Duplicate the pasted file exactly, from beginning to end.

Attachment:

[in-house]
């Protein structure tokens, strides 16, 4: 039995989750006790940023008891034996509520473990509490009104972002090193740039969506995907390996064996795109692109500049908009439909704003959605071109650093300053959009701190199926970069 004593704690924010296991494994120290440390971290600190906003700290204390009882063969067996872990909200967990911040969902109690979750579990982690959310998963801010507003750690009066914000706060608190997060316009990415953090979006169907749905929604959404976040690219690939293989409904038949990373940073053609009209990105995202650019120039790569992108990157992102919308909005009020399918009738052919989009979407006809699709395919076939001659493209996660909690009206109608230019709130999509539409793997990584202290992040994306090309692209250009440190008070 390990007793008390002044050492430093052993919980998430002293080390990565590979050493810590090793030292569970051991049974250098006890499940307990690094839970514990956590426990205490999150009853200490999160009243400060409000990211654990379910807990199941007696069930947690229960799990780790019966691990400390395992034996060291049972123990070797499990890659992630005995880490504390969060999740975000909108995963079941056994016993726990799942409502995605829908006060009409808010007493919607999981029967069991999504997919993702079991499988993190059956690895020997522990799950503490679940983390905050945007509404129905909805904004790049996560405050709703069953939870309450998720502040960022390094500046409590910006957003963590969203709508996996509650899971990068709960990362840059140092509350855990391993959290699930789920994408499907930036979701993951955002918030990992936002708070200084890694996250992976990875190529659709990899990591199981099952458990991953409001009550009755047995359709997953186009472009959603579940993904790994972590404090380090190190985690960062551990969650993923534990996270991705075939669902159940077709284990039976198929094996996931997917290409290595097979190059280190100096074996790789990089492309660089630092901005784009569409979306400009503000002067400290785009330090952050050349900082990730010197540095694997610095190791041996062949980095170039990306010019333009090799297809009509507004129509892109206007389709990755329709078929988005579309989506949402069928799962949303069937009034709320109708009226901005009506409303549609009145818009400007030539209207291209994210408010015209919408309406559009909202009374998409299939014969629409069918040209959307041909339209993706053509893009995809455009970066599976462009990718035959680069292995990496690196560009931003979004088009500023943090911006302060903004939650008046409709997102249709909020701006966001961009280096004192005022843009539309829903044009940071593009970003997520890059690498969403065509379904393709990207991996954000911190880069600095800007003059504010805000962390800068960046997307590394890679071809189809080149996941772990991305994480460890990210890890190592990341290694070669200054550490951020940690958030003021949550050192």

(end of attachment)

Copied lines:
[in-house]
């Protein structure tokens, strides 16, 4: 039995989750006790940023008891034996509520473990509490009104972002090193740039969506995907390996064996795109692109500049908009439909704003959605071109650093300053959009701190199926970069 004593704690924010296991494994120290440390971290600190906003700290204390009882063969067996872990909200967990911040969902109690979750579990982690959310998963801010507003750690009066914000706060608190997060316009990415953090979006169907749905929604959404976040690219690939293989409904038949990373940073053609009209990105995202650019120039790569992108990157992102919308909005009020399918009738052919989009979407006809699709395919076939001659493209996660909690009206109608230019709130999509539409793997990584202290992040994306090309692209250009440190008070 390990007793008390002044050492430093052993919980998430002293080390990565590979050493810590090793030292569970051991049974250098006890499940307990690094839970514990956590426990205490999150009853200490999160009243400060409000990211654990379910807990199941007696069930947690229960799990780790019966691990400390395992034996060291049972123990070797499990890659992630005995880490504390969060999740975000909108995963079941056994016993726990799942409502995605829908006060009409808010007493919607999981029967069991999504997919993702079991499988993190059956690895020997522990799950503490679940983390905050945007509404129905909805904004790049996560405050709703069953939870309450998720502040960022390094500046409590910006957003963590969203709508996996509650899971990068709960990362840059140092509350855990391993959290699930789920994408499907930036979701993951955002918030990992936002708070200084890694996250992976990875190529659709990899990591199981099952458990991953409001009550009755047995359709997953186009472009959603579940993904790994972590404090380090190190985690960062551990969650993923534990996270991705075939669902159940077709284990039976198929094996996931997917290409290595097979190059280190100096074996790789990089492309660089630092901005784009569409979306400009503000002067400290785009330090952050050349900082990730010197540095694997610095190791041996062949980095170039990306010019333009090799297809009509507004129509892109206007389709990755329709078929988005579309989506949402069928799962949303069937009034709320109708009226901005009506409303549609009145818009400007030539209207291209994210408010015209919408309406559009909202009374998409299939014969629409069918040209959307041909339209993706053509893009995809455009970066599976462009990718035959680069292995990496690196560009931003979004088009500023943090911006302060903004939650008046409709997102249709909020701006966001961009280096004192005022843009539309829903044009940071593009970003997520890059690498969403065509379904393709990207991996954000911190880069600095800007003059504010805000962390800068960046997307590394890679071809189809080149996941772990991305994480460890990210890890190592990341290694070669200054550490951020940690958030003021949550050192």